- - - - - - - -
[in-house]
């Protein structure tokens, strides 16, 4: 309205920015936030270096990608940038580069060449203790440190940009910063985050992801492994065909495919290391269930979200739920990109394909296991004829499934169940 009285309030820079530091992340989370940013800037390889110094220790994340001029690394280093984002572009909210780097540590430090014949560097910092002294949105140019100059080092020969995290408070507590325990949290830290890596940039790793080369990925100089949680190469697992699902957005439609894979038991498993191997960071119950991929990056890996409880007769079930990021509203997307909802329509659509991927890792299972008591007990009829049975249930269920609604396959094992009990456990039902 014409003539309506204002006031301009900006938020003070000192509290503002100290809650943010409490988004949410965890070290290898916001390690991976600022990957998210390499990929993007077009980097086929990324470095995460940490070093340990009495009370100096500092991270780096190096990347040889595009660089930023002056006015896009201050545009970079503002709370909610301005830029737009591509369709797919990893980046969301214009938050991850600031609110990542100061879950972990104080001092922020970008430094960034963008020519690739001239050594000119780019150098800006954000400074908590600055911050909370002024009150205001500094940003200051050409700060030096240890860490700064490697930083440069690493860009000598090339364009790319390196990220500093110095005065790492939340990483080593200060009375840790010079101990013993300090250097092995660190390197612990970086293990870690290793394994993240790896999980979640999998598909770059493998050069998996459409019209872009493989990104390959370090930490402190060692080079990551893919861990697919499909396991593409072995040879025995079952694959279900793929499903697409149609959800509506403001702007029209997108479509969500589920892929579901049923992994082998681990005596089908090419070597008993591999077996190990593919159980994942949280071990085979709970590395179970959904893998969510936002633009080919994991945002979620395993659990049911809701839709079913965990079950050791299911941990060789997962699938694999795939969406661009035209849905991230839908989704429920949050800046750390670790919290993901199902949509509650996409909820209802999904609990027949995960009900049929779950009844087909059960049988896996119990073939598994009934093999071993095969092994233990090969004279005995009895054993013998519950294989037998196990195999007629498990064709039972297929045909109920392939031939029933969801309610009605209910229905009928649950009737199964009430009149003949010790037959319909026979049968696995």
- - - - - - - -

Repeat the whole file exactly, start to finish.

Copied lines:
[in-house]
């Protein structure tokens, strides 16, 4: 309205920015936030270096990608940038580069060449203790440190940009910063985050992801492994065909495919290391269930979200739920990109394909296991004829499934169940 009285309030820079530091992340989370940013800037390889110094220790994340001029690394280093984002572009909210780097540590430090014949560097910092002294949105140019100059080092020969995290408070507590325990949290830290890596940039790793080369990925100089949680190469697992699902957005439609894979038991498993191997960071119950991929990056890996409880007769079930990021509203997307909802329509659509991927890792299972008591007990009829049975249930269920609604396959094992009990456990039902 014409003539309506204002006031301009900006938020003070000192509290503002100290809650943010409490988004949410965890070290290898916001390690991976600022990957998210390499990929993007077009980097086929990324470095995460940490070093340990009495009370100096500092991270780096190096990347040889595009660089930023002056006015896009201050545009970079503002709370909610301005830029737009591509369709797919990893980046969301214009938050991850600031609110990542100061879950972990104080001092922020970008430094960034963008020519690739001239050594000119780019150098800006954000400074908590600055911050909370002024009150205001500094940003200051050409700060030096240890860490700064490697930083440069690493860009000598090339364009790319390196990220500093110095005065790492939340990483080593200060009375840790010079101990013993300090250097092995660190390197612990970086293990870690290793394994993240790896999980979640999998598909770059493998050069998996459409019209872009493989990104390959370090930490402190060692080079990551893919861990697919499909396991593409072995040879025995079952694959279900793929499903697409149609959800509506403001702007029209997108479509969500589920892929579901049923992994082998681990005596089908090419070597008993591999077996190990593919159980994942949280071990085979709970590395179970959904893998969510936002633009080919994991945002979620395993659990049911809701839709079913965990079950050791299911941990060789997962699938694999795939969406661009035209849905991230839908989704429920949050800046750390670790919290993901199902949509509650996409909820209802999904609990027949995960009900049929779950009844087909059960049988896996119990073939598994009934093999071993095969092994233990090969004279005995009895054993013998519950294989037998196990195999007629498990064709039972297929045909109920392939031939029933969801309610009605209910229905009928649950009737199964009430009149003949010790037959319909026979049968696995």